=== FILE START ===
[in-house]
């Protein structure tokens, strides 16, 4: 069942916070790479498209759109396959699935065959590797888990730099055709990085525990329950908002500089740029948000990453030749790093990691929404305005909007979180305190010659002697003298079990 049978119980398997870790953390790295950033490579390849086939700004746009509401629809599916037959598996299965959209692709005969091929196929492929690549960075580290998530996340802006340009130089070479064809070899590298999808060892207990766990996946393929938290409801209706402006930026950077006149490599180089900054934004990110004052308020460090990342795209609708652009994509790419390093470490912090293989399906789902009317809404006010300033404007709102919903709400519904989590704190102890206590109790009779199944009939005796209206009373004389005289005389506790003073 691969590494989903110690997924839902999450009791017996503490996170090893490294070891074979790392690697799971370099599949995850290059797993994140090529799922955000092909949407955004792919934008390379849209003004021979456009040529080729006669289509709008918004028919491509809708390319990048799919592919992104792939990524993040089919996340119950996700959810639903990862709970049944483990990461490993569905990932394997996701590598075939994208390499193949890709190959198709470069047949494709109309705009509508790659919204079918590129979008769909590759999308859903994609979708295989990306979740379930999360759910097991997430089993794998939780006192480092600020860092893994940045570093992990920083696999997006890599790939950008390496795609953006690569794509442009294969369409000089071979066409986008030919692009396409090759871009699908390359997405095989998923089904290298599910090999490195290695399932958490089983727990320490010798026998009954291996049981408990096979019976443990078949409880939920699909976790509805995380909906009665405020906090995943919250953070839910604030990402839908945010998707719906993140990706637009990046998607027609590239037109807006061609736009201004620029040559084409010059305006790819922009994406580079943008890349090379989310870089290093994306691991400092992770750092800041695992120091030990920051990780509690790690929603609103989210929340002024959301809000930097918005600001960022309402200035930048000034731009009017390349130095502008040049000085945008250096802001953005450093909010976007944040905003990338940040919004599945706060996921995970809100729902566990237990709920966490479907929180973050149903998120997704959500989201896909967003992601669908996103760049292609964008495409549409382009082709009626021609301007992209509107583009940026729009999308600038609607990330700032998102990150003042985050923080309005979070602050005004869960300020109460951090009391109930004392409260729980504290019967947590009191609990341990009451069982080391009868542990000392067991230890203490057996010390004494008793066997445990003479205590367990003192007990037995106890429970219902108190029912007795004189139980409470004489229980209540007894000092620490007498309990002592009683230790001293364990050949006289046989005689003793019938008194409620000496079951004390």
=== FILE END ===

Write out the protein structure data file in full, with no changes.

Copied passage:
[in-house]
């Protein structure tokens, strides 16, 4: 069942916070790479498209759109396959699935065959590797888990730099055709990085525990329950908002500089740029948000990453030749790093990691929404305005909007979180305190010659002697003298079990 049978119980398997870790953390790295950033490579390849086939700004746009509401629809599916037959598996299965959209692709005969091929196929492929690549960075580290998530996340802006340009130089070479064809070899590298999808060892207990766990996946393929938290409801209706402006930026950077006149490599180089900054934004990110004052308020460090990342795209609708652009994509790419390093470490912090293989399906789902009317809404006010300033404007709102919903709400519904989590704190102890206590109790009779199944009939005796209206009373004389005289005389506790003073 691969590494989903110690997924839902999450009791017996503490996170090893490294070891074979790392690697799971370099599949995850290059797993994140090529799922955000092909949407955004792919934008390379849209003004021979456009040529080729006669289509709008918004028919491509809708390319990048799919592919992104792939990524993040089919996340119950996700959810639903990862709970049944483990990461490993569905990932394997996701590598075939994208390499193949890709190959198709470069047949494709109309705009509508790659919204079918590129979008769909590759999308859903994609979708295989990306979740379930999360759910097991997430089993794998939780006192480092600020860092893994940045570093992990920083696999997006890599790939950008390496795609953006690569794509442009294969369409000089071979066409986008030919692009396409090759871009699908390359997405095989998923089904290298599910090999490195290695399932958490089983727990320490010798026998009954291996049981408990096979019976443990078949409880939920699909976790509805995380909906009665405020906090995943919250953070839910604030990402839908945010998707719906993140990706637009990046998607027609590239037109807006061609736009201004620029040559084409010059305006790819922009994406580079943008890349090379989310870089290093994306691991400092992770750092800041695992120091030990920051990780509690790690929603609103989210929340002024959301809000930097918005600001960022309402200035930048000034731009009017390349130095502008040049000085945008250096802001953005450093909010976007944040905003990338940040919004599945706060996921995970809100729902566990237990709920966490479907929180973050149903998120997704959500989201896909967003992601669908996103760049292609964008495409549409382009082709009626021609301007992209509107583009940026729009999308600038609607990330700032998102990150003042985050923080309005979070602050005004869960300020109460951090009391109930004392409260729980504290019967947590009191609990341990009451069982080391009868542990000392067991230890203490057996010390004494008793066997445990003479205590367990003192007990037995106890429970219902108190029912007795004189139980409470004489229980209540007894000092620490007498309990002592009683230790001293364990050949006289046989005689003793019938008194409620000496079951004390």